LifeSpire of Virginia manages four continuing care retirement communities across Virginia: The Glebe in Daleville, The Culpeper in Culpeper, The Chesapeake in Newport News, and Lakewood in Richmond.

Dr. Franklin T. Fowler, missionary physician, dies at 100

By Ann Lovell

RICHMOND, Virginia—Franklin Thomas Fowler, M.D., died Sept. 10, 2017, at age 100 at Lakewood, a continuing care retirement community in Richmond’s West End. Dr. Fowler grew up in Argentina as the child of missionary parents. After college at Carson-Newman University in Jefferson City, Tennessee, Dr. Fowler went on to Vanderbilt Medical School in Nashville where, thanks to the start of World War II, he and his class earned their medical degrees a few months earlier than planned. In 1947, Fowler and his wife, Dorcas, were appointed to Paraguay as medical missionaries with the Southern Baptist Foreign Mission Board (FMB, now International Mission Board). Their task was to build a hospital. In an interview shortly before his 100th birthday in March, Dr. Fowler credited the Baptist Medical Center in Asunción, Paraguay, as one of his greatest accomplishments.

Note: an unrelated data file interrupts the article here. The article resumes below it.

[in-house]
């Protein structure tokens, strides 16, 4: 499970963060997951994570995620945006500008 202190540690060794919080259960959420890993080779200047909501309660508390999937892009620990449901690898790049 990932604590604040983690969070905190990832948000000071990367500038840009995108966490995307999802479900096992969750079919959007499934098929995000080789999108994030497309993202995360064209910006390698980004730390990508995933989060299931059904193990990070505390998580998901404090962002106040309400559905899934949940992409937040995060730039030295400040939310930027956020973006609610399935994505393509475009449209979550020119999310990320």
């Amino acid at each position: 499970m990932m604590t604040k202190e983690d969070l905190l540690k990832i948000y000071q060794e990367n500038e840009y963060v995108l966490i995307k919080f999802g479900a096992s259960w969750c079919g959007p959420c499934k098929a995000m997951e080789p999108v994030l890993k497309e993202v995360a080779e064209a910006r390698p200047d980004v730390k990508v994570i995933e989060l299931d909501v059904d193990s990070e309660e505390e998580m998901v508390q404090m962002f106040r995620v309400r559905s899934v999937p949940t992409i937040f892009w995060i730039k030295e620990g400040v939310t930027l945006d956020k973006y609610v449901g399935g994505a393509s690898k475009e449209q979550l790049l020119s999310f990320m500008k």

The Fowlers left Paraguay in 1956 to accept an assignment in Mexico, and in 1960, the family moved to Richmond where Dr. Fowler served as the FMB’s first medical consultant. During his tenure in FMB’s home office, Dr. Fowler focused on missionary health and started the Baptist Medical/Dental Fellowship, which remains active today.

The Fowlers moved to Lakewood in 1987, where they quickly became active in the community. They started a worship service for healthcare residents, and Dr. Fowler continued to write and paint, chronicling his life in “From There to Here: The Story of a Missionary Child,” which was published in July. Dorcas, his wife of 70 years, died June 26 at the age of 96.

A memorial service is planned for Saturday, Oct. 14 at 11 a.m. at River Road Church, Richmond, where Dr. and Mrs. Fowler’s ashes will be entombed.  Arrangements by Woody Funeral Home, Parham Chapel. Condolences may be offered at woodyfuneralhomeparham.com

 

Ann Lovell is Corporate Director of Communications for LifeSpire of Virginia, formerly Virginia Baptist Homes. For more information, email alovell@lifespireliving.org or call (804) 521-9192.